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Friday, 25 April 2014 12:57

SRA To Host First Ever 10-Lane Course At Invitational

By | Sports

SARATOGA SPRINGS — The 17th annual Saratoga Invitational will feature the first ever 10-lane regatta course in the United States and the highest number of boats ever hosted at the event.

Saratoga Rowing Association Regatta Director Chris Chase anticipates 1,350 men’s and women’s boats to compete at the mouth of Fish Creek this weekend in the three-day event from Friday to Sunday.

“Normally there’s six lanes, so 10 lanes of racing coming down with twice as much action—it’s one of those things, in a six-boat race, the top two boats that are fast can leave everybody behind,” said Chase, who noted that the exciting change allows more boats on the water without using another day. “In a 10 boat race, you’re going to have multiple races going on in the same race. You might have the race of your life in seventh place because the eighth place boat has the same speed as you and you’re fighting.  I think that’s cool for the athletes to sink their teeth to you.”

In 2012, the Invitational went from a two-day event to three days. But Chase doesn’t see the event ever adding a fourth. Part of the reason is so kids don’t have to miss school. Friday’s races are already set up just for athletes who row singles or doubles, so teams don’t have to leave school.

“I’m pretty sure we’re about at capacity,” Chase said. “When I figured out how many we could conceivably take it was around 1,500.”

Three years ago, the Invitational had 900 boats on the water. Last year it was about 1,200. As the event continues to grow, there are numerous reasons why teams from the Northeast (Massachusetts, Rhode Island, Delaware, New Jersey) continue to make the trip to Saratoga Springs against “the other monsters of the Northeast.”

This year there is also a team from Cleveland that made the journey, in addition to the Canadian National team (E.L. Crossley, Ontario) that has won that title for 14 years straight. The Essex Rowing Club (Massachusetts) is bringing 234 athletes alone.

That’s not to forget the local teams that help make up the over 1,000 rowers in the 30-mile stretch from Albany to Saratoga who will be representing upstate New York. Shenendehowa, Stillwater, Burnt Hills, Shaker, Albany, Albany Academy, Ballston Spa, Niskayuna and Ballston Spa are amongst the schools that will be represented this weekend.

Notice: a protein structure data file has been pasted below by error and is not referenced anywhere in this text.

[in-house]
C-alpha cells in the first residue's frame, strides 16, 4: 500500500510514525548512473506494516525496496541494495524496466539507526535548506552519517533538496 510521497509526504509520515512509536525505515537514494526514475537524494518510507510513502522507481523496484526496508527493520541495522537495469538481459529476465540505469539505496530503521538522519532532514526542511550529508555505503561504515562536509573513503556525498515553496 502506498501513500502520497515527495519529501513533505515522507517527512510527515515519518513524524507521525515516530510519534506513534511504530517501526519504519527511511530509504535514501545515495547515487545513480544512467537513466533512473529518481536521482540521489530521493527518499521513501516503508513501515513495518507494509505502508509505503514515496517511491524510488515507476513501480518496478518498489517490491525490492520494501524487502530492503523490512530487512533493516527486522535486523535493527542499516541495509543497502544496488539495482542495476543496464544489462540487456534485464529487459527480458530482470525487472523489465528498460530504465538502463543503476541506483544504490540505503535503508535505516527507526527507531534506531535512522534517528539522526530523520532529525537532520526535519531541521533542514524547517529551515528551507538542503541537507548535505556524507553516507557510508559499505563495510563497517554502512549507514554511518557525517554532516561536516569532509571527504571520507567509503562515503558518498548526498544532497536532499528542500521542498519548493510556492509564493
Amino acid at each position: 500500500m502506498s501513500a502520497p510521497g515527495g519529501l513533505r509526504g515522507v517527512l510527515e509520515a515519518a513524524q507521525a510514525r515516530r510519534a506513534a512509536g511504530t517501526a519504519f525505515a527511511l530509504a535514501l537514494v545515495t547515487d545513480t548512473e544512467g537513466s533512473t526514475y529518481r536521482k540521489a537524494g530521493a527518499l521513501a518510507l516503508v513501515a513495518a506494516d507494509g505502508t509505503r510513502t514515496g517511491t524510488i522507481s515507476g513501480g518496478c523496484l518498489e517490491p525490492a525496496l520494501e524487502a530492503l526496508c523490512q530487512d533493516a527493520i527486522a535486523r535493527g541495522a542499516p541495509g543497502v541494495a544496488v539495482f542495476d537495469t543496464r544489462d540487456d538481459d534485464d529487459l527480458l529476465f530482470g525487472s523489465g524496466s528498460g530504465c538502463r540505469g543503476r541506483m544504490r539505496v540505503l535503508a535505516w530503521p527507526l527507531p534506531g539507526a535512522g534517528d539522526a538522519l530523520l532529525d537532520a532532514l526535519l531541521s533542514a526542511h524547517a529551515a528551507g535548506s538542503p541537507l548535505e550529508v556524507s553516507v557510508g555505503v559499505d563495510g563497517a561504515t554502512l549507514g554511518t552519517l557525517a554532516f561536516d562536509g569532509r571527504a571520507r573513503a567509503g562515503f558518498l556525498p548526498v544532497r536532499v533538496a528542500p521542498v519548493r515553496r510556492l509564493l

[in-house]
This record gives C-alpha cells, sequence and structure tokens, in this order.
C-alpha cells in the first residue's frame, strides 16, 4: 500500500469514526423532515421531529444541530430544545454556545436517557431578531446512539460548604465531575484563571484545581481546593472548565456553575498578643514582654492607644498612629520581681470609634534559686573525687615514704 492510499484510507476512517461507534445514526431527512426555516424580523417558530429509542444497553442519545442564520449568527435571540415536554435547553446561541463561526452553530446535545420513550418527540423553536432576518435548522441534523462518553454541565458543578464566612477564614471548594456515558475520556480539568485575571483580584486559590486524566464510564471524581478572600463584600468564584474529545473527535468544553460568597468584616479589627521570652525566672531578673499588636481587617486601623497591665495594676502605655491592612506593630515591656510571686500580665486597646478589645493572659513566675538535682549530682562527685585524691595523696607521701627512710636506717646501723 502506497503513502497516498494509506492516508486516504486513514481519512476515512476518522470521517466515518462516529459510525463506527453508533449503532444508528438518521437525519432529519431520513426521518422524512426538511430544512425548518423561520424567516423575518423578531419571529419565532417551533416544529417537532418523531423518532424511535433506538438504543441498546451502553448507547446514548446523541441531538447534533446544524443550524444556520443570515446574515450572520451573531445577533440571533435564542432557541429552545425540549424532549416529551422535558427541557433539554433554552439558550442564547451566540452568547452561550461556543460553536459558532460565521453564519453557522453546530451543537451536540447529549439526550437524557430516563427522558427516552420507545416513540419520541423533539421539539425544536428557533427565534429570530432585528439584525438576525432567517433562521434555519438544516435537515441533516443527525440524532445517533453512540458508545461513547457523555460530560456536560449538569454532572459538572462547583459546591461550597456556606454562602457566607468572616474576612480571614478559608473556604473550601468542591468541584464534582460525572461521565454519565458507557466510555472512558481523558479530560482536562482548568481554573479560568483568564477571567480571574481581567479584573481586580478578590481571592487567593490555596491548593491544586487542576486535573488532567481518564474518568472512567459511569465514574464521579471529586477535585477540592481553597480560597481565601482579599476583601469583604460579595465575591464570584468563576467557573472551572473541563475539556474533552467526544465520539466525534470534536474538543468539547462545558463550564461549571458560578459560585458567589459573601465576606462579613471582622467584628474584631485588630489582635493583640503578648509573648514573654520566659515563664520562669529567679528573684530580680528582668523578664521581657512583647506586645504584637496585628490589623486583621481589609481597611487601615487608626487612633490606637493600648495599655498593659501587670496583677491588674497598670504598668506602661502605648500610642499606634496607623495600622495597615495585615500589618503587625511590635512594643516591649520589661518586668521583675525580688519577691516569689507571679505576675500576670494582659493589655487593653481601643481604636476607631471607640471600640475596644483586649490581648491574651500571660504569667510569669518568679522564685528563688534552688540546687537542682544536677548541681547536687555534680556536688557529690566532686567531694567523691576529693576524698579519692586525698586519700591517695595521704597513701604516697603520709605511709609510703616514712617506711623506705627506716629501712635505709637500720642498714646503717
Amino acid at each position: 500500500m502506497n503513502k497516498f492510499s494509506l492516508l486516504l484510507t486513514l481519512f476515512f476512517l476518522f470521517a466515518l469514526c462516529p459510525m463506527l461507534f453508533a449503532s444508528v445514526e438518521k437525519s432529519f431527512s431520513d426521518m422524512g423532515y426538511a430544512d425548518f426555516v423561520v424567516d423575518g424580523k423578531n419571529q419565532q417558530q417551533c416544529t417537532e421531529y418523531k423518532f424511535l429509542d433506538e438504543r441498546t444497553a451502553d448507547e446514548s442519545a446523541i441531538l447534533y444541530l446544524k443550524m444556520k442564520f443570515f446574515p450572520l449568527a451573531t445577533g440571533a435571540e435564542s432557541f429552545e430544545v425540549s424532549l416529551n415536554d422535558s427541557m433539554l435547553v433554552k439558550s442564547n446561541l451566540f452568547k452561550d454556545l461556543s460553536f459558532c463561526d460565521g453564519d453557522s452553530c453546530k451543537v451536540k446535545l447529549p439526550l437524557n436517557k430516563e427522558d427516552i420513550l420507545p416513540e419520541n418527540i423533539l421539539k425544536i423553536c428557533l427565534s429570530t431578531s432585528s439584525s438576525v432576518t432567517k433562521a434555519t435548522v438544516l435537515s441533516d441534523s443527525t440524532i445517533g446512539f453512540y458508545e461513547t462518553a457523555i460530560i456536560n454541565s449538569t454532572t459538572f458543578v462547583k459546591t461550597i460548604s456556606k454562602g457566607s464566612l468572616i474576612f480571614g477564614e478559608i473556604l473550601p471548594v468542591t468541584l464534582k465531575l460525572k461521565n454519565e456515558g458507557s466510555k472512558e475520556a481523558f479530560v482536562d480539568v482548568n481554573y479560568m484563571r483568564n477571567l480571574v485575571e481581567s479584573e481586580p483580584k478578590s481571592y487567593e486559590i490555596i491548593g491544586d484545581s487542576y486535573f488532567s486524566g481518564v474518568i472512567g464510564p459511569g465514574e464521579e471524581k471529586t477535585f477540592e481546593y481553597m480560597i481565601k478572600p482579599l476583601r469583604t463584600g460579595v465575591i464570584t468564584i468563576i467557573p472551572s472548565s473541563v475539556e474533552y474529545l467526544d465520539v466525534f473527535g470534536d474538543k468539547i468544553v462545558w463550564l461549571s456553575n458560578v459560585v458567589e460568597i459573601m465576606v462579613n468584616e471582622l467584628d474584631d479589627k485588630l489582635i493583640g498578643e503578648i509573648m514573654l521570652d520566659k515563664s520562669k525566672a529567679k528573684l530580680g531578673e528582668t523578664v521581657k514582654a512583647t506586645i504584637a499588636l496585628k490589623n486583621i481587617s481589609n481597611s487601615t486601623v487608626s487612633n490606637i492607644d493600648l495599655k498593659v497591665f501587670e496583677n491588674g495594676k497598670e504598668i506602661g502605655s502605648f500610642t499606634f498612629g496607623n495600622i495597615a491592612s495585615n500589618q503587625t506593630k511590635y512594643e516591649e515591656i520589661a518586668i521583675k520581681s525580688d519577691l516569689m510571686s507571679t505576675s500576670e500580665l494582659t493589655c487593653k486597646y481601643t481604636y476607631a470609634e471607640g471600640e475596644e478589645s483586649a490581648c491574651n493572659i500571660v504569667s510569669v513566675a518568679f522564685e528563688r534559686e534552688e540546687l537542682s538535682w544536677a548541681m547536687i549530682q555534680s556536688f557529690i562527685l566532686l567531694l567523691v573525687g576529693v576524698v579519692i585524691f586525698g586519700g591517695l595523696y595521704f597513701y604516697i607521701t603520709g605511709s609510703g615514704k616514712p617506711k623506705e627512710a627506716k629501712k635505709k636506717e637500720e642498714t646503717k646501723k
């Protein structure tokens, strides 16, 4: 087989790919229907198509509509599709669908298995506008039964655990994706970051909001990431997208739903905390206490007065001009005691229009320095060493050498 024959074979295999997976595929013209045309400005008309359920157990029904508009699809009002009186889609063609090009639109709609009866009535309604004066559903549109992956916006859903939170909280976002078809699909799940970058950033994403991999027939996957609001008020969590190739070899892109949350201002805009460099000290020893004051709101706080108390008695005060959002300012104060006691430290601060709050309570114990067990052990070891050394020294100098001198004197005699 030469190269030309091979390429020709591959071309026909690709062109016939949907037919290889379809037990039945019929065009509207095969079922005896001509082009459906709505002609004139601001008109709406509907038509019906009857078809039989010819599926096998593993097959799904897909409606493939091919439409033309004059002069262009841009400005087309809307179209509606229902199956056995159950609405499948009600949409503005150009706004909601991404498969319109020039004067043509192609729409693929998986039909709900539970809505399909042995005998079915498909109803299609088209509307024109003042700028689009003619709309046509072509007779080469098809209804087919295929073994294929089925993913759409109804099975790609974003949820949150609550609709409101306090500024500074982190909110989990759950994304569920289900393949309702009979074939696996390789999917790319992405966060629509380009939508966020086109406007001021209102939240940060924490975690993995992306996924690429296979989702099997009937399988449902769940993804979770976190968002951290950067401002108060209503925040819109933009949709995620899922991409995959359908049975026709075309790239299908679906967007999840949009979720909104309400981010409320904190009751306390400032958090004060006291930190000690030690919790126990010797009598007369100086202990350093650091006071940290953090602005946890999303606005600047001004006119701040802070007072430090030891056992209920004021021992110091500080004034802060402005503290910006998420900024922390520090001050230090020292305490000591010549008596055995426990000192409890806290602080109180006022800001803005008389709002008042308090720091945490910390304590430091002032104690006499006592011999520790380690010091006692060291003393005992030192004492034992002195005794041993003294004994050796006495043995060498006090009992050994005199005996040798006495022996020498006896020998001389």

“The biggest benefit that this regatta gives to people is that it’s early in the season and it’s unlimited entries,” Chase said. “You can do anything you want. It’s not like a championship regatta when you’re going to run one boat, you’re hoping to win that event and that’s what you do. With this event you can enter anything you can come up with just because it’s early and you want to know what you’ve got. You risk nothing against the best competition on the east coast. It’s just extra racing.  I think this year, more than any other year in the past, the fact that we’re getting on the water so late, people are just cabin fever crazy and nobody really knows what they’ve got on their team right now. Rowing is a sport of rhythm and working together, and without being on the water, nobody really knows what they have. They’re going to be able to put it the test this weekend.”

With the extended winter and ice on the water, the SRA had only been able to practice six times this year heading into Thursday. Usually at this time that number is in the 30s.

In the midst of the high school competition of the Invitational, the Liberty League Championships will also take place on the water Sunday morning with the winner earning an automatic bid to the NCAA DIII tournament. The Invitational will then pick up again at 10:30 a.m.

The excitement of the kick-off to the spring regatta season starts at 2 p.m. Friday. The last scheduled race is set for 4 p.m. Sunday. After this weekend’s Invitational, Saratoga Lake will again host the Section II and New York State meets in the respective following weekends.

“If you want to measure the number of boats racing at the starting line, Saratoga is one of the single biggest regatta LOC’s, Local Organized Committees, in the country, bar none,” Chase said. “If you factor in that Saratoga is built for tourism—lot of hotel rooms, dead flat water out on fish creek and a culture that knows part of our identity is that we host regattas—all things considered, we are blessed to have the things that we have to put on regattas.”

To see a full schedule of the Saratoga Invitational, or to live stream the last 100 meters of the races this weekend, visit www.saratogarowing.com. There are also a limited number of free passes for fisherman to launch at the south shore available at the Bait Shop.

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